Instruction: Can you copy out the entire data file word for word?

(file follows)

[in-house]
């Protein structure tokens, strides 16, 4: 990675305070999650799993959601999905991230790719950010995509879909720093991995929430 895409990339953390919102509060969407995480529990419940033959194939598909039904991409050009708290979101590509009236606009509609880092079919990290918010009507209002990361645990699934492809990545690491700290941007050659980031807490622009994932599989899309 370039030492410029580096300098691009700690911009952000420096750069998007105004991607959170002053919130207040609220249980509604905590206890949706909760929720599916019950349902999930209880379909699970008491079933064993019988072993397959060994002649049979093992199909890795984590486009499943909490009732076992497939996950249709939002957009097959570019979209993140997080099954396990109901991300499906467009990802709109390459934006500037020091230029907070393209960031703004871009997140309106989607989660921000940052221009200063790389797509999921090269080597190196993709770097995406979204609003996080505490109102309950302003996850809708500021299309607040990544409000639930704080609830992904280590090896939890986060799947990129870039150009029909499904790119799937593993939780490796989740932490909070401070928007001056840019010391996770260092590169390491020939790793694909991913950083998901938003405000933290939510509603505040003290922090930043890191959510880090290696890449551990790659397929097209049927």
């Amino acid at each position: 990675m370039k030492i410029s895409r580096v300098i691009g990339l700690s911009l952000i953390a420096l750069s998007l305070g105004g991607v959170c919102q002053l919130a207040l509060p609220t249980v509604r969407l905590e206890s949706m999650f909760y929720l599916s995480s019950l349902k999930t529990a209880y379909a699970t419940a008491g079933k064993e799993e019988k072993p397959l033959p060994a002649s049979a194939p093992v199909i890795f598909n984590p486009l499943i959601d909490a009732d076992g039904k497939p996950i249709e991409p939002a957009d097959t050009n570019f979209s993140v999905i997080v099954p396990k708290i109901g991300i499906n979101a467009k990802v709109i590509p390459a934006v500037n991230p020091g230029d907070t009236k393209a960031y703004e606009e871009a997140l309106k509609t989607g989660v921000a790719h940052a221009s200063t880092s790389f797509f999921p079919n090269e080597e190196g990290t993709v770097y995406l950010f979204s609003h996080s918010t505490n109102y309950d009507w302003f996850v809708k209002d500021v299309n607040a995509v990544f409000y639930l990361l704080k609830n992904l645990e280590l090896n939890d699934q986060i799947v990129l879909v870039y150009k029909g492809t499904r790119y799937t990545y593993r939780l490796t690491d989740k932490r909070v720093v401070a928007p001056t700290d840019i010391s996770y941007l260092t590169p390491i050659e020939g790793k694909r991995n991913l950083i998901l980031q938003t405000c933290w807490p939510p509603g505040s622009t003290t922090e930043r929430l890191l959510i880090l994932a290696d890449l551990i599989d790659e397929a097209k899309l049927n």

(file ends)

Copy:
[in-house]
């Protein structure tokens, strides 16, 4: 990675305070999650799993959601999905991230790719950010995509879909720093991995929430 895409990339953390919102509060969407995480529990419940033959194939598909039904991409050009708290979101590509009236606009509609880092079919990290918010009507209002990361645990699934492809990545690491700290941007050659980031807490622009994932599989899309 370039030492410029580096300098691009700690911009952000420096750069998007105004991607959170002053919130207040609220249980509604905590206890949706909760929720599916019950349902999930209880379909699970008491079933064993019988072993397959060994002649049979093992199909890795984590486009499943909490009732076992497939996950249709939002957009097959570019979209993140997080099954396990109901991300499906467009990802709109390459934006500037020091230029907070393209960031703004871009997140309106989607989660921000940052221009200063790389797509999921090269080597190196993709770097995406979204609003996080505490109102309950302003996850809708500021299309607040990544409000639930704080609830992904280590090896939890986060799947990129870039150009029909499904790119799937593993939780490796989740932490909070401070928007001056840019010391996770260092590169390491020939790793694909991913950083998901938003405000933290939510509603505040003290922090930043890191959510880090290696890449551990790659397929097209049927």
């Amino acid at each position: 990675m370039k030492i410029s895409r580096v300098i691009g990339l700690s911009l952000i953390a420096l750069s998007l305070g105004g991607v959170c919102q002053l919130a207040l509060p609220t249980v509604r969407l905590e206890s949706m999650f909760y929720l599916s995480s019950l349902k999930t529990a209880y379909a699970t419940a008491g079933k064993e799993e019988k072993p397959l033959p060994a002649s049979a194939p093992v199909i890795f598909n984590p486009l499943i959601d909490a009732d076992g039904k497939p996950i249709e991409p939002a957009d097959t050009n570019f979209s993140v999905i997080v099954p396990k708290i109901g991300i499906n979101a467009k990802v709109i590509p390459a934006v500037n991230p020091g230029d907070t009236k393209a960031y703004e606009e871009a997140l309106k509609t989607g989660v921000a790719h940052a221009s200063t880092s790389f797509f999921p079919n090269e080597e190196g990290t993709v770097y995406l950010f979204s609003h996080s918010t505490n109102y309950d009507w302003f996850v809708k209002d500021v299309n607040a995509v990544f409000y639930l990361l704080k609830n992904l645990e280590l090896n939890d699934q986060i799947v990129l879909v870039y150009k029909g492809t499904r790119y799937t990545y593993r939780l490796t690491d989740k932490r909070v720093v401070a928007p001056t700290d840019i010391s996770y941007l260092t590169p390491i050659e020939g790793k694909r991995n991913l950083i998901l980031q938003t405000c933290w807490p939510p509603g505040s622009t003290t922090e930043r929430l890191l959510i880090l994932a290696d890449l551990i599989d790659e397929a097209k899309l049927n």